Hampton Roads leaders say they are determined to leverage the region’s strengths as they look for ways to move forward after visiting the Raleigh-Durham region of North Carolina.
Around 20 participants from a Hampton Roads Chamber-led trip to the Research Triangle region took stock of the lessons learned and planned future action during an Oct. 8 debriefing.
Chesapeake Mayor Rick West pointed to the military as one of the region’s strengths. As an example, he said he was amazed at how much the Coast Guard had accomplished with cybersecurity. Department of Defense spending accounts for around 45.6% of all regional economic activity, according to the Chamber.
“How can cities and businesses benefit from (lessons) the military already knows?” West asked.
Around 80 Hampton Roads stakeholders visited the Raleigh-Durham region Sept. 23-25 to learn about how the cities worked together to transform their economies.
Trip attendees said at the debriefing they want to leverage the region’s higher education offerings to recruit and retain talent and spur economic activity.
Bob Crum, executive director of the Hampton Roads Planning District Commission, said a regional collaborative of university, community college, business and government leaders could be one answer.
“Maybe there’s some low-hanging fruit of things we can do with them that helps them have this presence,” Crum said.
West noted Virginia Beach Mayor Bobby Dyer has been interested in creating a Research Triangle Park-like entity with local higher education for a while now. Dyer spoke about his vision in a January Inside Business interview.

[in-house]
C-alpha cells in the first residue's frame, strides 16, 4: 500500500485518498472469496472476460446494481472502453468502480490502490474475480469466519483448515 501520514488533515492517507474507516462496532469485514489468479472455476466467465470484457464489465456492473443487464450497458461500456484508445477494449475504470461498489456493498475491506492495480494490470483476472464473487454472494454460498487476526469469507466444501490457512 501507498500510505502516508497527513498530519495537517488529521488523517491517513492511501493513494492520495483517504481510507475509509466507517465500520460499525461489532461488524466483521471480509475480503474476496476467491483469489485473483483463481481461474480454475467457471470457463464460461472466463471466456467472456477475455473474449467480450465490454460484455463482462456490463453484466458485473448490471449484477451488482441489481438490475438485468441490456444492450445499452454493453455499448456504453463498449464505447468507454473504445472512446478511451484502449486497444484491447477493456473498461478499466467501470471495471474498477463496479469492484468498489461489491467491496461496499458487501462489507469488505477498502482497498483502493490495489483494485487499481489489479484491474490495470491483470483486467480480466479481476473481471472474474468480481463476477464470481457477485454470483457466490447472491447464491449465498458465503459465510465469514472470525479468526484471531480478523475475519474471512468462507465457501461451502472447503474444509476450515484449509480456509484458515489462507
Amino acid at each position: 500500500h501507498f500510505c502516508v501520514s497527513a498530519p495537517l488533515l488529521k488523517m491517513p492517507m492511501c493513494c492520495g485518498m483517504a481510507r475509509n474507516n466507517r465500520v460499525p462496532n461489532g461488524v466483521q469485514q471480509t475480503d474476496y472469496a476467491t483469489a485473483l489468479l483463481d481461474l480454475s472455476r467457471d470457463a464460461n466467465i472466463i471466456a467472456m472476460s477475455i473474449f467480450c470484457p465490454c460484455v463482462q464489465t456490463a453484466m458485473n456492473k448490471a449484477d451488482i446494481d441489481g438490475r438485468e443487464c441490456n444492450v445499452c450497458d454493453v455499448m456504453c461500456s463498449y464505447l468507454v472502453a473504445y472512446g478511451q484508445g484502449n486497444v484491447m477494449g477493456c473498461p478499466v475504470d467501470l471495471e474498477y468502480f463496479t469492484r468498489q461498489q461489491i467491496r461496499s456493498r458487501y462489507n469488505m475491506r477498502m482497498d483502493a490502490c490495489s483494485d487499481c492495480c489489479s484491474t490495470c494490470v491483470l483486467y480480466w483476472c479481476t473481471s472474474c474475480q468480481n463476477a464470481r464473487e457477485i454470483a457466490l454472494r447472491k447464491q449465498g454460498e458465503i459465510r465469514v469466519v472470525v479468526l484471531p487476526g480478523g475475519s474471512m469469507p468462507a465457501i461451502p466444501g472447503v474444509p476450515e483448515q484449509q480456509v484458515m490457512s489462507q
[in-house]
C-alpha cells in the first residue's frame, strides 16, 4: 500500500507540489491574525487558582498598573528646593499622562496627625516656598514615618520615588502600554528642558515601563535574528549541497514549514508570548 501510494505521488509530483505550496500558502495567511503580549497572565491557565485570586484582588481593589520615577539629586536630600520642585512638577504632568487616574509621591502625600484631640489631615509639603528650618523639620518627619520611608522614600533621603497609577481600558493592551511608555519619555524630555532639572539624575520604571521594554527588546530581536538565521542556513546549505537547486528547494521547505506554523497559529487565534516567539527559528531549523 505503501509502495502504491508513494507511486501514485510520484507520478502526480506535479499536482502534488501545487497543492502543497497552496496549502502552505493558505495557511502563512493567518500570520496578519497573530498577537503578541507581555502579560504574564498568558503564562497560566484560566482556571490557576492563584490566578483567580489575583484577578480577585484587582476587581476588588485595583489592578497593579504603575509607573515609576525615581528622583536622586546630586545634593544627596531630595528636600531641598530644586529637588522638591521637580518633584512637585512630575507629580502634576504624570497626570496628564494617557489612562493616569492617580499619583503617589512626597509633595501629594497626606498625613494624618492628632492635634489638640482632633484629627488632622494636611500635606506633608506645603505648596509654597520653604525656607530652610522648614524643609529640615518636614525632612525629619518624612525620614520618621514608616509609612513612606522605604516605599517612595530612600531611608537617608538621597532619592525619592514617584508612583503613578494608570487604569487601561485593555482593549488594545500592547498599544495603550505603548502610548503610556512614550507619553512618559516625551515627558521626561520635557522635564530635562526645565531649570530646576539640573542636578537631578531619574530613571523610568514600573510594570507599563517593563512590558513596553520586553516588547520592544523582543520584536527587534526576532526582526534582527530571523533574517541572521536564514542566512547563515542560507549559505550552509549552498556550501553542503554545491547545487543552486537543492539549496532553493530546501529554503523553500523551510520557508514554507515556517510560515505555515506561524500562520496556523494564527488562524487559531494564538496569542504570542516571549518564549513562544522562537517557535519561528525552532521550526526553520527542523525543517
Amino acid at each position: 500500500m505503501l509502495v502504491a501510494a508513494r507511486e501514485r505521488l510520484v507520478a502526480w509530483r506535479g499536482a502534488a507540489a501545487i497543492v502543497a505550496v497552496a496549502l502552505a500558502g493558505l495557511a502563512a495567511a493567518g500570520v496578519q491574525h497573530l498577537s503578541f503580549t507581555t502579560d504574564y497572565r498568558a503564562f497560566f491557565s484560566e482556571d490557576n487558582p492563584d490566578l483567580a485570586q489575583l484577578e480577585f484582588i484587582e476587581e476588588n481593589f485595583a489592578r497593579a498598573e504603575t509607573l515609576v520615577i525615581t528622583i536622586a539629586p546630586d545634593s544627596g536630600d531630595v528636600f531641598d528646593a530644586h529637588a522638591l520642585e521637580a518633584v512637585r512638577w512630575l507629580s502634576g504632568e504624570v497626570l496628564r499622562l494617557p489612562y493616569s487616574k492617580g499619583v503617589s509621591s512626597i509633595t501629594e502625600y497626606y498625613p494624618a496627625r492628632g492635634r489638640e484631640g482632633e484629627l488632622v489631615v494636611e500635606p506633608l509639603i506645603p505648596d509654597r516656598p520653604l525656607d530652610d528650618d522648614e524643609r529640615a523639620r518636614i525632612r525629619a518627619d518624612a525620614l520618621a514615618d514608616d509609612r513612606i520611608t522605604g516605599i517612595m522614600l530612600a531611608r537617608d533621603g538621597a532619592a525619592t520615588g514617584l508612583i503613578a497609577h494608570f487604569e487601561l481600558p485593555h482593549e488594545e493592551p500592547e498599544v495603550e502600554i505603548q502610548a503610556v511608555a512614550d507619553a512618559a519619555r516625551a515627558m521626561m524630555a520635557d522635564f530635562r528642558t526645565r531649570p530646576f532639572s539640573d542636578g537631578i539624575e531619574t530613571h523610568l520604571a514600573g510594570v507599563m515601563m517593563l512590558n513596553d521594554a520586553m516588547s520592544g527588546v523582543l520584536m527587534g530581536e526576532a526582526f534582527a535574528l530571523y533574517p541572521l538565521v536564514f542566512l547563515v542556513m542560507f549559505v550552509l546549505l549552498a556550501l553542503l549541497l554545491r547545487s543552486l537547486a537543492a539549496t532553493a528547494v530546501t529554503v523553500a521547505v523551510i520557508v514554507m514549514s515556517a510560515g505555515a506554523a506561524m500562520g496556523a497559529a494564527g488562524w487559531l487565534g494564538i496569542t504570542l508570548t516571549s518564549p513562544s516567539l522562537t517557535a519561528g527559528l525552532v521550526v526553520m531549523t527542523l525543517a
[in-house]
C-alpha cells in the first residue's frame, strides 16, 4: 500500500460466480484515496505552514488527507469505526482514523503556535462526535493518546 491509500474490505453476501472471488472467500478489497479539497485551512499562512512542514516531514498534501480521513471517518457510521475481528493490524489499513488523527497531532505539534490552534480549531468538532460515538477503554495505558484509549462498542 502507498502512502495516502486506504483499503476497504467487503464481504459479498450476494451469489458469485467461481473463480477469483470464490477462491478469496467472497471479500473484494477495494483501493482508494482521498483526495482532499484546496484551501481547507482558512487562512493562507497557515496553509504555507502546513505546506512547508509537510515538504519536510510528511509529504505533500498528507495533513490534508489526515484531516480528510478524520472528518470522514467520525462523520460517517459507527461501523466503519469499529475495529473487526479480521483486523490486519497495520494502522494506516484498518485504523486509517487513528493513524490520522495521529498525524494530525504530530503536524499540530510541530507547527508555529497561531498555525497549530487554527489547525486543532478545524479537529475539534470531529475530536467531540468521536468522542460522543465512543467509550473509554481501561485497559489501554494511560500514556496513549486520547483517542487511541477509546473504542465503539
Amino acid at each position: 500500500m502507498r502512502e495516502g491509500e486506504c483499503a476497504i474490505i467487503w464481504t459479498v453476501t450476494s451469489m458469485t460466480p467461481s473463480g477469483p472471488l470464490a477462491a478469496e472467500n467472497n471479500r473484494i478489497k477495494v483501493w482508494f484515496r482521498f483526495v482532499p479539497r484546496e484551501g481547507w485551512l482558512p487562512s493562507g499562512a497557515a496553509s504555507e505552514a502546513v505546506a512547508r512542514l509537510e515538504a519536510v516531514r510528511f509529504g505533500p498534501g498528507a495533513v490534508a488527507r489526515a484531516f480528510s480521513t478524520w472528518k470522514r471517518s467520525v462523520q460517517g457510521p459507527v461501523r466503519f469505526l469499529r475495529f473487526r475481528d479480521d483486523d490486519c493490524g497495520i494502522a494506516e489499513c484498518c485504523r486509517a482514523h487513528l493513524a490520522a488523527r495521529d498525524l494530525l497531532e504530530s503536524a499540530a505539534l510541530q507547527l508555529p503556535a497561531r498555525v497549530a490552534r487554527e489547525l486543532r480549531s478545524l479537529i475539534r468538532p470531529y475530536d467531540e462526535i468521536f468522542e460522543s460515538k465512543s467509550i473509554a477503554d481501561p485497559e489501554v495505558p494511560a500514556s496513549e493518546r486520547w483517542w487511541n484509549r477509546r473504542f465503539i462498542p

Work still needs to be done to include local universities and community colleges in collaboration efforts, said Bonnie Van Lunen, Old Dominion University’s College of Heath Science dean. She thought the message from the trip needs to reach “everyone from Old Dominion.” At least nine faculty and staff members from ODU, Norfolk State University and Hampton University registered for the visit.
Trip attendees also said Raleigh-Durham officials helped alleviate anxieties about how to identify the region’s dozen or so cities and counties. Those officials told the visitors to take pride in their individual communities and to not worry if a resident says they’re from Ghent or Pungo instead of Hampton Roads.
“That’s their neighborhood and their pride of place,” Raleigh Chamber of Commerce President Adrienne Cole told attendees Sept. 24. “And I think that that’s fine.”
Cole added that, for her region, the Research Triangle branding was still strong outside the region. Development leaders had to make peace with the ambiguity and nuance that comes with living in a multi-city region.
The Hampton Roads Chamber is in the midst of a regional rebranding effort. In an annual meeting announcement last year, chamber President and CEO Bryan Stephens said the rebranding would aim to help the business community, especially regional tourism.
The attendees liked what they saw when touring the PNC Arena in Raleigh but thought a Hampton Roads version should be closer to an urban center. PNC is about seven miles from downtown Raleigh. Crum cited Nashville, Tennessee’s, downtown-located Bridgestone Arena as a great example.
“Every event creates excitement and activity (around the arena),” Crum said.
After hearing at panel discussions about the Raleigh region’s subpar road infrastructure but robust public transportation offerings, trip attendees said striking a balance between the two needs is critical to success.